I had never been fat-shamed before. I thought it was a made up feeling concocted by those who couldn't take constructive criticism concerning healthy weight goals and portion sizes...until it happened to me.

I met Mark during a period when my love life had been going awry for so long. On one of the many nights I needed to decompress, he appeared. I was out dancing at my favorite reggae spot of all time, Patty Boom Booms. This particular night I was really getting it in. The DJ was on point, the rum punch was strong and I had miraculously come up with these new, creative dance moves that made me feel like an American version of Patra. Just as I was really beginning to whine my waist, a handsome, very tall, bald guy came up behind me to catch my rhythm. We quickly synced as he grabbed my hips and held my body close in all the right places. We danced for at least an hour, which basically means we're married in the club world. Towards the end of the night I turned around to exchange numbers and realized I had danced with him before; People who went to Patty's were regulars so it wasn't abnormal to see the same patrons every weekend. He was cute and he had an accent - I LOVE accents.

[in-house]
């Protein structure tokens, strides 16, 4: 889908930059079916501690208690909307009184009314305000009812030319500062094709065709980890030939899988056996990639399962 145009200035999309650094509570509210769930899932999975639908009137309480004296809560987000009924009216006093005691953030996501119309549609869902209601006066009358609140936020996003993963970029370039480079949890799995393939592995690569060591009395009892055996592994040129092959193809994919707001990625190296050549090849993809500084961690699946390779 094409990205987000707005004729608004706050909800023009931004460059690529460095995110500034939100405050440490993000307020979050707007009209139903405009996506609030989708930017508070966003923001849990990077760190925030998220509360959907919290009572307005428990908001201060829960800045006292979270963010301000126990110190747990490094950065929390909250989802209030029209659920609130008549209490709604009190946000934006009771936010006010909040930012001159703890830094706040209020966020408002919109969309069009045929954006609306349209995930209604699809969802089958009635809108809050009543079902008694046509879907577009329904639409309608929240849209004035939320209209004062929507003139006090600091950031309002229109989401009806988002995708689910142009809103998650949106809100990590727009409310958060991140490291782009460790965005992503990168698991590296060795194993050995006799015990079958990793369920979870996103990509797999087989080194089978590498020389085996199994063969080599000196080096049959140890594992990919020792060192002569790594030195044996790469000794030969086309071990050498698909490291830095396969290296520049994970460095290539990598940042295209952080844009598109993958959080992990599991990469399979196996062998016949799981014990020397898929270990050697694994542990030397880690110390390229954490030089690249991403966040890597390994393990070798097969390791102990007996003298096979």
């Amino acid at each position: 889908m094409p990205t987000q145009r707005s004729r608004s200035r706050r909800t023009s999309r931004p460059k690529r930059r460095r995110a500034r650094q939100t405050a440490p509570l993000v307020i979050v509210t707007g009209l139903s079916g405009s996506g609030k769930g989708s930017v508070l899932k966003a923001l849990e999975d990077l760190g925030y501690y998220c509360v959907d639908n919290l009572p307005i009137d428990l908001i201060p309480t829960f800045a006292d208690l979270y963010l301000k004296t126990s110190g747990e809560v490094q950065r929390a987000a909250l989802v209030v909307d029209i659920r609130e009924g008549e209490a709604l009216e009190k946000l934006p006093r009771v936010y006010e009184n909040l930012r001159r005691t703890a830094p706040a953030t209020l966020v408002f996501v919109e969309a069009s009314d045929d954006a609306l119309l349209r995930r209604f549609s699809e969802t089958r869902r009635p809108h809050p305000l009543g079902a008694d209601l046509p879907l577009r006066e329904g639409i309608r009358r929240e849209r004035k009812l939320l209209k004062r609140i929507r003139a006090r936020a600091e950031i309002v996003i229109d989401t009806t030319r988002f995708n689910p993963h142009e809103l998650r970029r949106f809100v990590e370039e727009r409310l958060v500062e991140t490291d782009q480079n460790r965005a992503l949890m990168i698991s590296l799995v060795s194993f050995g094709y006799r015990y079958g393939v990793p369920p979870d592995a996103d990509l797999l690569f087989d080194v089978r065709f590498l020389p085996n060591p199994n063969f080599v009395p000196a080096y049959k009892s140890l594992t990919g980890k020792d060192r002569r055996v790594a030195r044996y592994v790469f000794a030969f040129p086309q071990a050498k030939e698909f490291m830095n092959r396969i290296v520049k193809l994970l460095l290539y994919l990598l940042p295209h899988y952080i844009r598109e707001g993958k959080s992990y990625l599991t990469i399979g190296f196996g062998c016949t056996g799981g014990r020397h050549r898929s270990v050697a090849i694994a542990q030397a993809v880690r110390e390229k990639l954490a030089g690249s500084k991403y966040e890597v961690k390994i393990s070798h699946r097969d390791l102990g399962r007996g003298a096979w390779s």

It took him a week to call me but when he did we talked for hours and shortly thereafter we met for dinner. It was a quick courtship; we met, we fell in like and he offered to give me his house key but I declined as I felt that was too significant of a commitment. He worked in the medical field at Holy Cross hospital, he was 14 years older than me, divorced, owned his own home, built cars and was the co-owner of one of my favorite restaurant groups in DC. I thought to myself "This is a MAN." The mythical creature finally sat before me.

Everything was going swimmingly! He cooked for me and he cooked well. I distinctly remember coming over after a late night of drinking, ravenous with hunger. "Mark, I'm hungry. Do you have anything to eat?" "Yeah, let me see what's upstairs". He was gone for almost an hour and I started to doze off, disinterested in eating at this point. He finally returns with a plate that I presumed would have a sandwich of sorts on it and basically found a whole thanksgiving dinner at now 1:00am; I knew he was a keeper.

Our story quickly turned sour after our first argument. We spent the day in Annapolis near the water. I could tell something was off but he insisted that everything was fine. I wasn't buying it but you can't force men to express their feelings until their ready. Plus he's a grown man and I'm sure he'd learned to use his words, as we all did, in elementary school. He was distant and reclusive but I refused to let him ruin this outing. We ate lunch at a nice waterside restaurant for which he complained his fish had too much breading and the server wasn't very attentive. We left and quietly drove home.